Production remains relatively stable:
Gold demand for the second quarter of 2012 measured 990 tonnes, 7% below year-earlier levels. Weaker demand from the jewellery, investment and technology sectors was offset to some extent by a surge in buying by the official sector. The supply of gold declined 6% year-on-year, mainly due to lower levels of recycling. The gold price averaged US$1,609.49/oz during the quarter, 7% above the average Q2 2011 price; consequently there was only a marginal 1% year-on-year decline in the value of gold demand to US$51.2bn. Looking at the first half of 2012, gold demand of 2,090.8 tonnes was 5% down on the previous year and 14% above the five-year H1 average of 1,828.7 tonnes.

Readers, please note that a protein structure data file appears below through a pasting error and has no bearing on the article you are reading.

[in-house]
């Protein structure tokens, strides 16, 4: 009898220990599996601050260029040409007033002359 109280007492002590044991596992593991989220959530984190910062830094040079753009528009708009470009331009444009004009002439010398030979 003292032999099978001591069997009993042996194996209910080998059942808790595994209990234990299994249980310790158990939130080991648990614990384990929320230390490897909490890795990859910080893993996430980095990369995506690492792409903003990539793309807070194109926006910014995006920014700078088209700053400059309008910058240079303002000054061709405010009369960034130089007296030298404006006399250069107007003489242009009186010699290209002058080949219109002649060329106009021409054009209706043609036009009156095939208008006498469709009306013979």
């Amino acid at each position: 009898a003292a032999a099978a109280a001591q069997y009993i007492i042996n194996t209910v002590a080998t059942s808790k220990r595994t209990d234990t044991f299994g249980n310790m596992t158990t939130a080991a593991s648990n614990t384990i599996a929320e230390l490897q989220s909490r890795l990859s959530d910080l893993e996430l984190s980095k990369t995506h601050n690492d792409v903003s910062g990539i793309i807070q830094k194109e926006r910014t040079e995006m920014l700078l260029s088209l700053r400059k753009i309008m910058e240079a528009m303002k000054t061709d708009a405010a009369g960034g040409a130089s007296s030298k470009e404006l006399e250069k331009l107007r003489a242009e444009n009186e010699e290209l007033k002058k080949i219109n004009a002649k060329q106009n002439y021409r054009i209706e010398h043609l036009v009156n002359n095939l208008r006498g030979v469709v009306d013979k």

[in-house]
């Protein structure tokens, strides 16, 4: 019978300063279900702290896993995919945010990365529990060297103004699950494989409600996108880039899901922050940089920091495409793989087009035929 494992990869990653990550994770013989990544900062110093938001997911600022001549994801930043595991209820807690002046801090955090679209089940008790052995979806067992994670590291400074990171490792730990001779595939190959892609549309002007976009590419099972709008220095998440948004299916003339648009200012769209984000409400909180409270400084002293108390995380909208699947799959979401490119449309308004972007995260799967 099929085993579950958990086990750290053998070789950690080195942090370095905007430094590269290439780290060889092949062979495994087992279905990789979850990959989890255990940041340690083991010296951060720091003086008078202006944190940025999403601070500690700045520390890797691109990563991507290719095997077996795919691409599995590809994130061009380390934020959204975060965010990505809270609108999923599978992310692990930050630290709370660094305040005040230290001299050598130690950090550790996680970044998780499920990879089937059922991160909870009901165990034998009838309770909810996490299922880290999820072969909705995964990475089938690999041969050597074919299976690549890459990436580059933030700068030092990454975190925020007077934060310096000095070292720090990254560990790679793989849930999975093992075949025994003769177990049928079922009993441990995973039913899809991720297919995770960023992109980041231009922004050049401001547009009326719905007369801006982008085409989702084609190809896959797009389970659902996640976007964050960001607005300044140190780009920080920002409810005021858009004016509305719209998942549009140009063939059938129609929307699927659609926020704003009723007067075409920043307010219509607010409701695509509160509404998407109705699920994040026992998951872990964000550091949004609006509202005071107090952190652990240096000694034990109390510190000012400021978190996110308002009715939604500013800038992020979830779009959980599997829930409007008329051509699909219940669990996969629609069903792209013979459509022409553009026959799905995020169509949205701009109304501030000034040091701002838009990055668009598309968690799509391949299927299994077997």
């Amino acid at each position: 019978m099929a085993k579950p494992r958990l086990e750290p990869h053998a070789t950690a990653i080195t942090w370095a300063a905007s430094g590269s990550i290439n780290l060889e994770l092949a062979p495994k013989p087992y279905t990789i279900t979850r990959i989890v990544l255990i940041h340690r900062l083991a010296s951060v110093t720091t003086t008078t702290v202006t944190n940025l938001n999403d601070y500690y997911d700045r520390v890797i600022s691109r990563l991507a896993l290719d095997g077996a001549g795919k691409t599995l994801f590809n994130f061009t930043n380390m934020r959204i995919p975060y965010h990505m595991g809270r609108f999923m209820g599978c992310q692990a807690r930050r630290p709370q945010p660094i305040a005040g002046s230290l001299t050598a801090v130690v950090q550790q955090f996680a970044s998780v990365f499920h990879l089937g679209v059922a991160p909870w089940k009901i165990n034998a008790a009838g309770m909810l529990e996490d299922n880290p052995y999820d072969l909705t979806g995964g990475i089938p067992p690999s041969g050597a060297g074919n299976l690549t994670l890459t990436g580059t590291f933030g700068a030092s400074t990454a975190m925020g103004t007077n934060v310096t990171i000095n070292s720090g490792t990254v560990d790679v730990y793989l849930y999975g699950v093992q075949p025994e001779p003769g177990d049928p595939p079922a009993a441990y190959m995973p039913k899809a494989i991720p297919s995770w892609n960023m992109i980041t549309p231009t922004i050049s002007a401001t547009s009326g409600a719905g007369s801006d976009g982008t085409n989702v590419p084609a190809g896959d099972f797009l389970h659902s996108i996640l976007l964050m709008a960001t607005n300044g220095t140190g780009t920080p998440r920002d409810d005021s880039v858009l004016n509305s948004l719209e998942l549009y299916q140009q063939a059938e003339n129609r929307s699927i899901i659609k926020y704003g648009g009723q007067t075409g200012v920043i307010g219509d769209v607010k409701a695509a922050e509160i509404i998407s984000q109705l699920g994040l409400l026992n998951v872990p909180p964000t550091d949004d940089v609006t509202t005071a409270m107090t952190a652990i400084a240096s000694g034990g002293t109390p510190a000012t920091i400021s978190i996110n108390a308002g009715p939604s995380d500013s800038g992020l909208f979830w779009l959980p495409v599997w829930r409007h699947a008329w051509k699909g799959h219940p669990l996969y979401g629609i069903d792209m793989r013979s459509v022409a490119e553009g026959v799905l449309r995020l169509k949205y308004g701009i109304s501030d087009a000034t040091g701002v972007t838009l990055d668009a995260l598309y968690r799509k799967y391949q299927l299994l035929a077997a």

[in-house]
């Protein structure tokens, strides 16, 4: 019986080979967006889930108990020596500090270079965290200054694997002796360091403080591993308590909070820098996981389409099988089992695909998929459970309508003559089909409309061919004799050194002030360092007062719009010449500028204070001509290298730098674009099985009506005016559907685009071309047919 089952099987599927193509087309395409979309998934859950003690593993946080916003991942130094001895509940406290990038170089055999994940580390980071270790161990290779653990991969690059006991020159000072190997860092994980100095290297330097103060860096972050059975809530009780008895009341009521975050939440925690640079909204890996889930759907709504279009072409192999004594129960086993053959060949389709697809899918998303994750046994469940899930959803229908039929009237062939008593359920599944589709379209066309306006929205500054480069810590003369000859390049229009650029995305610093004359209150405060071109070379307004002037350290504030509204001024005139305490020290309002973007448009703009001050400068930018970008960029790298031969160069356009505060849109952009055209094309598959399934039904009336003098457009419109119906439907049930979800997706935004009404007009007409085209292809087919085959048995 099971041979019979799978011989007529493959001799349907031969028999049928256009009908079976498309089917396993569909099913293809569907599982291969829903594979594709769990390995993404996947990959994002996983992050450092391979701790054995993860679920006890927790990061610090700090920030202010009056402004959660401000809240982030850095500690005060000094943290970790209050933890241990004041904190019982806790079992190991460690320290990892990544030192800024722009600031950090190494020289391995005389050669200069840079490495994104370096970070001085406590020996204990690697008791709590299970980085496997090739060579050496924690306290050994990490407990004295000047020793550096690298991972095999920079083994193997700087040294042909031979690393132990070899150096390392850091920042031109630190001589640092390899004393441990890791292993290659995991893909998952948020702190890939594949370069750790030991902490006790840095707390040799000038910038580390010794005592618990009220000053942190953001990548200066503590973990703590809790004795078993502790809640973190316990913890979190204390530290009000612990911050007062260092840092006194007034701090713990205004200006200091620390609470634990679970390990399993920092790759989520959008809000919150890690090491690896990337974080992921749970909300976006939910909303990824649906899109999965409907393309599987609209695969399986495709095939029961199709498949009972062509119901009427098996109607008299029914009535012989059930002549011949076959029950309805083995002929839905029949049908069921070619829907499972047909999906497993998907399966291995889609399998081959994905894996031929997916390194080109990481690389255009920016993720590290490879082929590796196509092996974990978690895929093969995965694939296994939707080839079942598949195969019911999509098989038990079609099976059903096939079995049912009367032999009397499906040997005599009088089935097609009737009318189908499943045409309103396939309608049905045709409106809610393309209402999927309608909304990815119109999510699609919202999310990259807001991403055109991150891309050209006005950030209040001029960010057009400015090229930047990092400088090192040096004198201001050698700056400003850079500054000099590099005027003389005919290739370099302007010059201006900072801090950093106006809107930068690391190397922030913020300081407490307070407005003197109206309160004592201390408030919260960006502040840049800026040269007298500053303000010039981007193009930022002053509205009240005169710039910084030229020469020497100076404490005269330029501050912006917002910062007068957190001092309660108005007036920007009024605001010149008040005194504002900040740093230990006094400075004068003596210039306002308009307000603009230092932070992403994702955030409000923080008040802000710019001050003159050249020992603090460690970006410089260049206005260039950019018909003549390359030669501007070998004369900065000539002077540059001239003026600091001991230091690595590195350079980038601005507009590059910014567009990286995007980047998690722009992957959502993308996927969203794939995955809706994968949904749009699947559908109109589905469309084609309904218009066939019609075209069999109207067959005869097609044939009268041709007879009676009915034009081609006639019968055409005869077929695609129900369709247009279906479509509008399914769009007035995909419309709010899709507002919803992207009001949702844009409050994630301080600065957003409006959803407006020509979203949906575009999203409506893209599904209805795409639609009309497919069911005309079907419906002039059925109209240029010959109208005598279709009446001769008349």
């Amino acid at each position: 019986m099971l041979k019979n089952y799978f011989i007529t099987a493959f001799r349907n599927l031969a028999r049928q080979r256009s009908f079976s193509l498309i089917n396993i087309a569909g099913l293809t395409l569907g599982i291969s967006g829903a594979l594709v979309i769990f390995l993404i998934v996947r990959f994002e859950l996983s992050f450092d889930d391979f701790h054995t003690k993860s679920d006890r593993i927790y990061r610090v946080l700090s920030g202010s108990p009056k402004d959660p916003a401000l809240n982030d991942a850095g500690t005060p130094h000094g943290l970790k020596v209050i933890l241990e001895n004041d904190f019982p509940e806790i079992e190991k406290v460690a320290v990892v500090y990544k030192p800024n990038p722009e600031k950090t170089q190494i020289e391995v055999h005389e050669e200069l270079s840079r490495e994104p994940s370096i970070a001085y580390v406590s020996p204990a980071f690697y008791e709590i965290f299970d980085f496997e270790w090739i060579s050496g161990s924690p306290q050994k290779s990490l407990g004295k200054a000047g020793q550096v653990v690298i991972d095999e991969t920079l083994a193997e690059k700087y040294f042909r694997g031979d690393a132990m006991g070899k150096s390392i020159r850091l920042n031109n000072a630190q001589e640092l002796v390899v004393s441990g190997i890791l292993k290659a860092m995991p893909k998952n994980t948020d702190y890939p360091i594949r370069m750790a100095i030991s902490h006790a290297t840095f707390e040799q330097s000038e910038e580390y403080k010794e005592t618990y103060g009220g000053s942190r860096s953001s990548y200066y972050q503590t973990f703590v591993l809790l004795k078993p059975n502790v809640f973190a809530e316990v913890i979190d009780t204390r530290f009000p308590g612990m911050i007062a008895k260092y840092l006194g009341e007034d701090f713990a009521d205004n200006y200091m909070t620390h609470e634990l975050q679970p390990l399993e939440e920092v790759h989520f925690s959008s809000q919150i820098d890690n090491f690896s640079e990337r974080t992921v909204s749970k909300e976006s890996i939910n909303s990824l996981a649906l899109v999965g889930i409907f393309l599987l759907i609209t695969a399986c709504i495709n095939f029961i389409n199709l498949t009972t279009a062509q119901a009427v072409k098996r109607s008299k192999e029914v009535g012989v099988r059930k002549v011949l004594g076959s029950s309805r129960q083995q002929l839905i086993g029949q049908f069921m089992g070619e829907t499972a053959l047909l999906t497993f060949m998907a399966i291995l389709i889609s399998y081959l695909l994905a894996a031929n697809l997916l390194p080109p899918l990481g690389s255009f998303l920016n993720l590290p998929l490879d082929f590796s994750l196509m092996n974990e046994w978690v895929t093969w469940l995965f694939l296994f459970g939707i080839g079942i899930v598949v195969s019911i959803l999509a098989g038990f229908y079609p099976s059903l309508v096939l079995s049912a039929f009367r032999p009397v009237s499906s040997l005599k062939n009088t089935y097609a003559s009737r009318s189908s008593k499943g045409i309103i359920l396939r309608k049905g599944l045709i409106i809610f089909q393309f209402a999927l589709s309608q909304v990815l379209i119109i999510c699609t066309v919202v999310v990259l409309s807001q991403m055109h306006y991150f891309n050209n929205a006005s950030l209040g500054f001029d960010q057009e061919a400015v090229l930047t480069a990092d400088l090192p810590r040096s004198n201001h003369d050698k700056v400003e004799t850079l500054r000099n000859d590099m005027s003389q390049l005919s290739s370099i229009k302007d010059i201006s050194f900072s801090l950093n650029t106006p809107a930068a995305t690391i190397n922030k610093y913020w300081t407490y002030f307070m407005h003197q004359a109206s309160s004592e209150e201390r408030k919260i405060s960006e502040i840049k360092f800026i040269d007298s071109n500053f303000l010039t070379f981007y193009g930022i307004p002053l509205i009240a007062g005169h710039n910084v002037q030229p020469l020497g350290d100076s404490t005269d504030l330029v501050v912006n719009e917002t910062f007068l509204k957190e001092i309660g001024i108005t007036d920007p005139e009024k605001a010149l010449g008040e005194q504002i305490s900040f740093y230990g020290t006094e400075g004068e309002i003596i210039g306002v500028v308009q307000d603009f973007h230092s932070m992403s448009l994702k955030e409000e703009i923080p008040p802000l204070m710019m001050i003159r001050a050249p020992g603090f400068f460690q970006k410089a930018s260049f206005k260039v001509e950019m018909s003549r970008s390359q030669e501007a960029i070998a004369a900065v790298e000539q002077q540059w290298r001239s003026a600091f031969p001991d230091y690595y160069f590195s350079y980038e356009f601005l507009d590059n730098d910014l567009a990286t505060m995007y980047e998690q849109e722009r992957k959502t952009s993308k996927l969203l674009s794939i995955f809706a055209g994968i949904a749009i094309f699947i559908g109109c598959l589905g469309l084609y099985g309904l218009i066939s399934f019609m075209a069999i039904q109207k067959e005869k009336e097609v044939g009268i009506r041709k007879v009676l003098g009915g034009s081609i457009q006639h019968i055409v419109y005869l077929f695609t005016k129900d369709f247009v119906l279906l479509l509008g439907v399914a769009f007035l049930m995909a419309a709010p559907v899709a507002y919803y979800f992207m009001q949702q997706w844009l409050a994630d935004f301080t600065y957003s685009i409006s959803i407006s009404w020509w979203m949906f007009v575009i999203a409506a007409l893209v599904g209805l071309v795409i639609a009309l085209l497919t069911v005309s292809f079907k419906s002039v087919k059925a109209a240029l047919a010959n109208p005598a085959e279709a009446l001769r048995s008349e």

The second quarter of the year was a period of broad sideways consolidation for the international gold price, which spent much of the quarter locked within a US$100 range around US$1,600/oz. The lack of a clear price trend generated a mixed response among gold consumers, particularly in the investment arena. While some investors used this pause in the price to add to their investments, others chose to liquidate and realise profits on their holdings until a stronger price trend re-emerged. These two opposing actions were noticeable across all sectors of investment and the net impact on demand for ETFs and similar products was practically zero; outflows from ETFs during the second quarter were a marginal 0.8 tonnes.
Read the entire report from the World Gold Council.